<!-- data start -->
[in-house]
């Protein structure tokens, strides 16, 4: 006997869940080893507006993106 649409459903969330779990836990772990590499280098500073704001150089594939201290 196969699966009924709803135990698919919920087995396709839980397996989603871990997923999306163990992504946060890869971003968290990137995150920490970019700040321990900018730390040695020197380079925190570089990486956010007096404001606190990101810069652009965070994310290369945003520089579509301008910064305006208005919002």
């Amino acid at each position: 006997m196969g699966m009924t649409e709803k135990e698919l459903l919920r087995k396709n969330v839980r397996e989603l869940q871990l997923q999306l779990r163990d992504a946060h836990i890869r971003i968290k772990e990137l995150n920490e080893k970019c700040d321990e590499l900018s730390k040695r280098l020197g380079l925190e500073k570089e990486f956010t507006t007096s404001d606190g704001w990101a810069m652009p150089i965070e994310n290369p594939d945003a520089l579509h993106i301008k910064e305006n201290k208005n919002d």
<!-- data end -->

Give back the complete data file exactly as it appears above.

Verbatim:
[in-house]
């Protein structure tokens, strides 16, 4: 006997869940080893507006993106 649409459903969330779990836990772990590499280098500073704001150089594939201290 196969699966009924709803135990698919919920087995396709839980397996989603871990997923999306163990992504946060890869971003968290990137995150920490970019700040321990900018730390040695020197380079925190570089990486956010007096404001606190990101810069652009965070994310290369945003520089579509301008910064305006208005919002």
């Amino acid at each position: 006997m196969g699966m009924t649409e709803k135990e698919l459903l919920r087995k396709n969330v839980r397996e989603l869940q871990l997923q999306l779990r163990d992504a946060h836990i890869r971003i968290k772990e990137l995150n920490e080893k970019c700040d321990e590499l900018s730390k040695r280098l020197g380079l925190e500073k570089e990486f956010t507006t007096s404001d606190g704001w990101a810069m652009p150089i965070e994310n290369p594939d945003a520089l579509h993106i301008k910064e305006n201290k208005n919002d």